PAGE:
26th Jul '16 6:04:59 PM Pichu-kun
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* NoBiologicalSex: Though they have gender identities, spayed or neutered cats are treated as basically this by cat society.
** The books state they the words "queen" and "tom" not just to differentiate from this but because "female" and "male" don't accurately portray just ''how'' important the distinction is to cats, who do after all go into heat. The narrator being a female spayed in kittenhood makes her viewpoint on same- and mixed-sex relations unusually humanlike... both for better (her viewpoint's more audience-relatable) and for worse (she tends to fail to notice or entirely misread subtext).

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* NoBiologicalSex: Though they have gender identities, spayed or neutered cats are treated as basically this by cat society.
**
society. The books state they the words "queen" and "tom" not just to differentiate from this but because "female" and "male" don't accurately portray just ''how'' important the distinction is to cats, who do after all go into heat. The narrator being a female spayed in kittenhood makes her viewpoint on same- and mixed-sex relations unusually humanlike... both for better (her viewpoint's more audience-relatable) and for worse (she tends to fail to notice or entirely misread subtext).



* StarfishLanguage: Ailurin qualifies from a human perspective, though there are at least two humans who learned to speak it anyway. It's a tonal language with 37 vowels, extremely sensitive to mispronunciation. The transcriptions are both rather approximate and condensed to be more accessible to the human audience. Also, what cats consider normal volume is inaudible to humans; to be heard by a human they have to shout. (This goes both ways: most human attempts to talk back to "their" cat(s) comes across as yelling in HulkSpeak and/or [[YouNoTakeCandle a horrible accent]].)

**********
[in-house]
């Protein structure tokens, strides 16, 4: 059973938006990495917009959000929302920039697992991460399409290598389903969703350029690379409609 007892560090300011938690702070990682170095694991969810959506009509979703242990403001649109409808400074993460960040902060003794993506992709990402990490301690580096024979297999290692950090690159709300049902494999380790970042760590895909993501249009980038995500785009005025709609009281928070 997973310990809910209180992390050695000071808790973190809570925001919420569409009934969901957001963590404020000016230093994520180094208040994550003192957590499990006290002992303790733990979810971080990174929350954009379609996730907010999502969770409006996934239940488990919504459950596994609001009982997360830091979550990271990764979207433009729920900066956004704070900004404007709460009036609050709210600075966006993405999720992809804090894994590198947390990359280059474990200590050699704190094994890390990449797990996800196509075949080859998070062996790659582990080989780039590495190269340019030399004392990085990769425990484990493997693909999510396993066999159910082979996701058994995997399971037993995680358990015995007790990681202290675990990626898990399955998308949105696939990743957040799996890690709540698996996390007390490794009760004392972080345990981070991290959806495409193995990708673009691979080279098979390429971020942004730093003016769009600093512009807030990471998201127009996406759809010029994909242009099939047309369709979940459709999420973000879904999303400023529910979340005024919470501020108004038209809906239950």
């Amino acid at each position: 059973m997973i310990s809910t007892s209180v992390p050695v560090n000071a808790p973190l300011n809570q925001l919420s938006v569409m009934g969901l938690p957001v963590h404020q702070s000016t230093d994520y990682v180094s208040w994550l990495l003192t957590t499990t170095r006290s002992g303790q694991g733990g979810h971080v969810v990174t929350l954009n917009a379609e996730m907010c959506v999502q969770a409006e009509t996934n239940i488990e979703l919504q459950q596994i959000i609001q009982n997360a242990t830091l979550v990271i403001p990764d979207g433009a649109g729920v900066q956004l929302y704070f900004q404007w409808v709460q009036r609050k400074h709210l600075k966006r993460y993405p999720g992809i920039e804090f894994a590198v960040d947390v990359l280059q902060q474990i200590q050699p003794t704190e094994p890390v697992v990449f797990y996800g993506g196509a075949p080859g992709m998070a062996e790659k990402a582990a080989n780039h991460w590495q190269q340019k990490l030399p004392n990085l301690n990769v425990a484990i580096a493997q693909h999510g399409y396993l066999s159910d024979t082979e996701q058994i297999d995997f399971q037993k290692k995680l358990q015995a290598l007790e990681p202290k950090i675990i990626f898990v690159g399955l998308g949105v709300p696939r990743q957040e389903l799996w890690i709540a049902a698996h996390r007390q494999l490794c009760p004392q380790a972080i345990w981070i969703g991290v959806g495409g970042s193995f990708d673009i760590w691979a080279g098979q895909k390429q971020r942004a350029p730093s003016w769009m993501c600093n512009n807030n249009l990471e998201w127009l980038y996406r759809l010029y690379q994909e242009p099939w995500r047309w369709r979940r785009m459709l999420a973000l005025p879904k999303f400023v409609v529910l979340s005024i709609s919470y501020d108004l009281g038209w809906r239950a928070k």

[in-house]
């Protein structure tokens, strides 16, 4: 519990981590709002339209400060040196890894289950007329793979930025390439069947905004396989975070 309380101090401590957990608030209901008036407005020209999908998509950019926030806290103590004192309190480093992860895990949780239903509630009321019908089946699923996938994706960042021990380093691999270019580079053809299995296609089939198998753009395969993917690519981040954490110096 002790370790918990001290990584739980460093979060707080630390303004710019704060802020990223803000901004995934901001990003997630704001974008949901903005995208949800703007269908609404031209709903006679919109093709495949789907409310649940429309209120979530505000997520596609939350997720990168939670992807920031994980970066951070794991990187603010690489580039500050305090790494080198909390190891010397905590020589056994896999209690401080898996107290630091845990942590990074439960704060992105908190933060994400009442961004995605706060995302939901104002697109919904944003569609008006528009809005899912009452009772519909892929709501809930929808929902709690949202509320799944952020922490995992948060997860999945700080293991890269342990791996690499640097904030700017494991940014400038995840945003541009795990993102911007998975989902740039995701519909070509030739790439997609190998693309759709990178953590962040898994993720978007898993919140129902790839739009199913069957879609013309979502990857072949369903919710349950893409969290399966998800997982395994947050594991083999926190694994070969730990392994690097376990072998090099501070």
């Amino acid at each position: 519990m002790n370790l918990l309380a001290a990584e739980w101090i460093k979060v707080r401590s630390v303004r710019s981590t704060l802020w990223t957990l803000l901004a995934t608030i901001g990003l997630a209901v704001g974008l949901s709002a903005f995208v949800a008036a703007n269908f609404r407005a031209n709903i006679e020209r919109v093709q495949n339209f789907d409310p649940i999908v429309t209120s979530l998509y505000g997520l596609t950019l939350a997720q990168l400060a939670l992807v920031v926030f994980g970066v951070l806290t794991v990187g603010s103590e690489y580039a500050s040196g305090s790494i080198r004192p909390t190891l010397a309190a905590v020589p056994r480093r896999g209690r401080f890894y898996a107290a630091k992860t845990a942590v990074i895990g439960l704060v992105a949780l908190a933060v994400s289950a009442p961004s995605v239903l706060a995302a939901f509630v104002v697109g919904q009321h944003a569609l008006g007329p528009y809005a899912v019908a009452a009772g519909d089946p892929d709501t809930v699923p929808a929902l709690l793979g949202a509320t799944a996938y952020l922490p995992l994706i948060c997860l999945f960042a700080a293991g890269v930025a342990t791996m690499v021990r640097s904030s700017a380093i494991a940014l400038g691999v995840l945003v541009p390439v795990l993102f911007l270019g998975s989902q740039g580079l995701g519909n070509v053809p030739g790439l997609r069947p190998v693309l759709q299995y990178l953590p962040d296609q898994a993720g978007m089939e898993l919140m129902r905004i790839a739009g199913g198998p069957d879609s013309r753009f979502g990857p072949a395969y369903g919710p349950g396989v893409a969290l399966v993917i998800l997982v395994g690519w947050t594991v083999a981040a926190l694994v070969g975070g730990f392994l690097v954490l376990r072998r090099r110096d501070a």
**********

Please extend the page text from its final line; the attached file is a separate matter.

** The bit about volume is a little TruthInTelevision; cats really do have extraordinary hearing, and they can easily pick up a quiet sound from halfway down the block.
** And "shout" also refers to body language, which supposedly makes up a lot of what's being given as dialogue.

to:

* StarfishLanguage: Ailurin qualifies from a human perspective, though there are at least two humans who learned to speak it anyway. It's a tonal language with 37 vowels, extremely sensitive to mispronunciation. The transcriptions are both rather approximate and condensed to be more accessible to the human audience. Also, what cats consider normal volume is inaudible to humans; to be heard by a human they have to shout. (This goes both ways: most human attempts to talk back to "their" cat(s) comes across as yelling in HulkSpeak and/or [[YouNoTakeCandle a horrible accent]].)
**
) The bit about volume is a little TruthInTelevision; cats really do have extraordinary hearing, and they can easily pick up a quiet sound from halfway down the block.
**
block. And "shout" also refers to body language, which supposedly makes up a lot of what's being given as dialogue.
25th Jan '14 12:37:56 PM nombretomado
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The Book of Night with Moon/Feline Wizards series is a sister series to ''Literature/YoungWizards'', also written by DianeDuane, following the adventures of a group of wizardly cats who maintain the worldgates in New York City. Currently there are three books: ''The Book of Night with Moon'', published in 1997, ''To Visit the Queen'', published in 1999, and ''The Big Meow'', written as a Storyteller's Bowl project but not "officially" published yet and currently available only via "subscribing" at [[http://the-big-meow.com/ the project web site]]. The series is targeted to adults instead of a YoungAdult audience, but the only difference this makes is the presence of some explicit references to sexuality and the fact that the viewpoint character, Rhiow, is an adult cat.

to: